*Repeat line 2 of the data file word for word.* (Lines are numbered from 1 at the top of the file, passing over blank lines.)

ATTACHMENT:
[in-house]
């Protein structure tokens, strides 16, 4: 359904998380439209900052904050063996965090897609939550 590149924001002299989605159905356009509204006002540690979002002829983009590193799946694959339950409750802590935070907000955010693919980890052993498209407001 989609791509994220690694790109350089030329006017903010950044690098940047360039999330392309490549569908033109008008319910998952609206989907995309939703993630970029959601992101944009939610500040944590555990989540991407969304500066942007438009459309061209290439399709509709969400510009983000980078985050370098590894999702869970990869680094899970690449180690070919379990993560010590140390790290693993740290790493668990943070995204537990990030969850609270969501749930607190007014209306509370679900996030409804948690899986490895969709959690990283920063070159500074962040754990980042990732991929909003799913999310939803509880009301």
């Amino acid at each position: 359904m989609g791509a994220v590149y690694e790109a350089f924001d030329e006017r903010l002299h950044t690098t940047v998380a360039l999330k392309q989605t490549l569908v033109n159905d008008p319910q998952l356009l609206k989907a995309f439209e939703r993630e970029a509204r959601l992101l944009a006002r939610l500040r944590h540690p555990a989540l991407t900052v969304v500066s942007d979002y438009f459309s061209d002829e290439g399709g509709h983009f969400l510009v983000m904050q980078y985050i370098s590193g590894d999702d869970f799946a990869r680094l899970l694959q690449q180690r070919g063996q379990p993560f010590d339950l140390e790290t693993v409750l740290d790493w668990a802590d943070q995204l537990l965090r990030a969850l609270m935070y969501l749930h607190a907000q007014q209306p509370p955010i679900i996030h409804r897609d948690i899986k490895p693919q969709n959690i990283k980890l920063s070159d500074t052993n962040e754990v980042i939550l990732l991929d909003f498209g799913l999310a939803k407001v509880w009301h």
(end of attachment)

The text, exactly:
């Protein structure tokens, strides 16, 4: 359904998380439209900052904050063996965090897609939550 590149924001002299989605159905356009509204006002540690979002002829983009590193799946694959339950409750802590935070907000955010693919980890052993498209407001 989609791509994220690694790109350089030329006017903010950044690098940047360039999330392309490549569908033109008008319910998952609206989907995309939703993630970029959601992101944009939610500040944590555990989540991407969304500066942007438009459309061209290439399709509709969400510009983000980078985050370098590894999702869970990869680094899970690449180690070919379990993560010590140390790290693993740290790493668990943070995204537990990030969850609270969501749930607190007014209306509370679900996030409804948690899986490895969709959690990283920063070159500074962040754990980042990732991929909003799913999310939803509880009301």